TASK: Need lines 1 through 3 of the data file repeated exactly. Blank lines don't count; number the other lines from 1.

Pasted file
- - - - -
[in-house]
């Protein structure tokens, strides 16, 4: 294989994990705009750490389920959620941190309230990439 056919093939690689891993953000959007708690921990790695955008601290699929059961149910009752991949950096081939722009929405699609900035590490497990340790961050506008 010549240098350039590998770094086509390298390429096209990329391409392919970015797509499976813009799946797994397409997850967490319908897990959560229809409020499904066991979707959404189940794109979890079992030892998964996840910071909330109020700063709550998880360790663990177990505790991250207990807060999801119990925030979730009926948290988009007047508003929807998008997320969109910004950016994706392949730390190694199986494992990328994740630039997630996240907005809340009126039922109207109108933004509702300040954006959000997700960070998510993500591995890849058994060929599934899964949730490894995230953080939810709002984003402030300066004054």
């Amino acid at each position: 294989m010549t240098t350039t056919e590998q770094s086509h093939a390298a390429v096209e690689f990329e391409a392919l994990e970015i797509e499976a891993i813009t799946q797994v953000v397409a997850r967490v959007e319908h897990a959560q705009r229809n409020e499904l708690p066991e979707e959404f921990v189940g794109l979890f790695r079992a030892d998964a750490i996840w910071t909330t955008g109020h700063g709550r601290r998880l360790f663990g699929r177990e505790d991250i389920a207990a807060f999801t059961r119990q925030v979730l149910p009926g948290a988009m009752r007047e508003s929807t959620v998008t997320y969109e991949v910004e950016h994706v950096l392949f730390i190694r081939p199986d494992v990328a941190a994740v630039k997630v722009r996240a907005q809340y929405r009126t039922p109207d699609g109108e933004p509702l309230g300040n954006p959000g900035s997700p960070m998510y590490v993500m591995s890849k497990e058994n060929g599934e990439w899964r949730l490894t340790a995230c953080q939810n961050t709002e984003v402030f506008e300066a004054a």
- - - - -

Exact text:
[in-house]
């Protein structure tokens, strides 16, 4: 294989994990705009750490389920959620941190309230990439 056919093939690689891993953000959007708690921990790695955008601290699929059961149910009752991949950096081939722009929405699609900035590490497990340790961050506008 010549240098350039590998770094086509390298390429096209990329391409392919970015797509499976813009799946797994397409997850967490319908897990959560229809409020499904066991979707959404189940794109979890079992030892998964996840910071909330109020700063709550998880360790663990177990505790991250207990807060999801119990925030979730009926948290988009007047508003929807998008997320969109910004950016994706392949730390190694199986494992990328994740630039997630996240907005809340009126039922109207109108933004509702300040954006959000997700960070998510993500591995890849058994060929599934899964949730490894995230953080939810709002984003402030300066004054």
């Amino acid at each position: 294989m010549t240098t350039t056919e590998q770094s086509h093939a390298a390429v096209e690689f990329e391409a392919l994990e970015i797509e499976a891993i813009t799946q797994v953000v397409a997850r967490v959007e319908h897990a959560q705009r229809n409020e499904l708690p066991e979707e959404f921990v189940g794109l979890f790695r079992a030892d998964a750490i996840w910071t909330t955008g109020h700063g709550r601290r998880l360790f663990g699929r177990e505790d991250i389920a207990a807060f999801t059961r119990q925030v979730l149910p009926g948290a988009m009752r007047e508003s929807t959620v998008t997320y969109e991949v910004e950016h994706v950096l392949f730390i190694r081939p199986d494992v990328a941190a994740v630039k997630v722009r996240a907005q809340y929405r009126t039922p109207d699609g109108e933004p509702l309230g300040n954006p959000g900035s997700p960070m998510y590490v993500m591995s890849k497990e058994n060929g599934e990439w899964r949730l490894t340790a995230c953080q939810n961050t709002e984003v402030f506008e300066a004054a």